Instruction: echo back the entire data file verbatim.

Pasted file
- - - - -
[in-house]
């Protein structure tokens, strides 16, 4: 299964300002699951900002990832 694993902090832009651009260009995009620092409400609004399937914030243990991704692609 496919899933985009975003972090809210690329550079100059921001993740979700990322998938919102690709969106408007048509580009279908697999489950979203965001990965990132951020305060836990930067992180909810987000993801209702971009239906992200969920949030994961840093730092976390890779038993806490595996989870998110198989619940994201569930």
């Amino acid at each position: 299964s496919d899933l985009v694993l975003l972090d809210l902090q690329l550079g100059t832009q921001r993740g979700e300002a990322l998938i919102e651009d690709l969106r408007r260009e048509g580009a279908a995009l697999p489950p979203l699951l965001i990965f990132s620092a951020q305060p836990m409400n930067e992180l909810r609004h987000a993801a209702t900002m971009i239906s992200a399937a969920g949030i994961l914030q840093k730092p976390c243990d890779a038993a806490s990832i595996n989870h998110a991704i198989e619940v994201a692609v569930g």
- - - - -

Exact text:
[in-house]
């Protein structure tokens, strides 16, 4: 299964300002699951900002990832 694993902090832009651009260009995009620092409400609004399937914030243990991704692609 496919899933985009975003972090809210690329550079100059921001993740979700990322998938919102690709969106408007048509580009279908697999489950979203965001990965990132951020305060836990930067992180909810987000993801209702971009239906992200969920949030994961840093730092976390890779038993806490595996989870998110198989619940994201569930």
């Amino acid at each position: 299964s496919d899933l985009v694993l975003l972090d809210l902090q690329l550079g100059t832009q921001r993740g979700e300002a990322l998938i919102e651009d690709l969106r408007r260009e048509g580009a279908a995009l697999p489950p979203l699951l965001i990965f990132s620092a951020q305060p836990m409400n930067e992180l909810r609004h987000a993801a209702t900002m971009i239906s992200a399937a969920g949030i994961l914030q840093k730092p976390c243990d890779a038993a806490s990832i595996n989870h998110a991704i198989e619940v994201a692609v569930g």